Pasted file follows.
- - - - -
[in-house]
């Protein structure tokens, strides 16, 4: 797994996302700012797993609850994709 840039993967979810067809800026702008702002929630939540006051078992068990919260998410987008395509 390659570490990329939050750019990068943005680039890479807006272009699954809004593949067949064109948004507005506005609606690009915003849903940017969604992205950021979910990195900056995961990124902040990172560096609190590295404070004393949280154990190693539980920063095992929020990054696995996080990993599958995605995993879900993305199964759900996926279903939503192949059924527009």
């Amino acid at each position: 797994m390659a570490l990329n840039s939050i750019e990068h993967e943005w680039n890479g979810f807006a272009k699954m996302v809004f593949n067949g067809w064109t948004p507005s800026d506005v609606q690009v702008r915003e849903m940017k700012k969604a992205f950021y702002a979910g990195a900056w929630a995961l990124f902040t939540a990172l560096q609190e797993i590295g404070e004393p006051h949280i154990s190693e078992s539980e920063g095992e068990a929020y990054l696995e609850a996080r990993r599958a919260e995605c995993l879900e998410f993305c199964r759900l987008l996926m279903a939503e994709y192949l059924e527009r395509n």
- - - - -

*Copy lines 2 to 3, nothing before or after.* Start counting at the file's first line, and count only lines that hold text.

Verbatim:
């Protein structure tokens, strides 16, 4: 797994996302700012797993609850994709 840039993967979810067809800026702008702002929630939540006051078992068990919260998410987008395509 390659570490990329939050750019990068943005680039890479807006272009699954809004593949067949064109948004507005506005609606690009915003849903940017969604992205950021979910990195900056995961990124902040990172560096609190590295404070004393949280154990190693539980920063095992929020990054696995996080990993599958995605995993879900993305199964759900996926279903939503192949059924527009």
């Amino acid at each position: 797994m390659a570490l990329n840039s939050i750019e990068h993967e943005w680039n890479g979810f807006a272009k699954m996302v809004f593949n067949g067809w064109t948004p507005s800026d506005v609606q690009v702008r915003e849903m940017k700012k969604a992205f950021y702002a979910g990195a900056w929630a995961l990124f902040t939540a990172l560096q609190e797993i590295g404070e004393p006051h949280i154990s190693e078992s539980e920063g095992e068990a929020y990054l696995e609850a996080r990993r599958a919260e995605c995993l879900e998410f993305c199964r759900l987008l996926m279903a939503e994709y192949l059924e527009r395509n």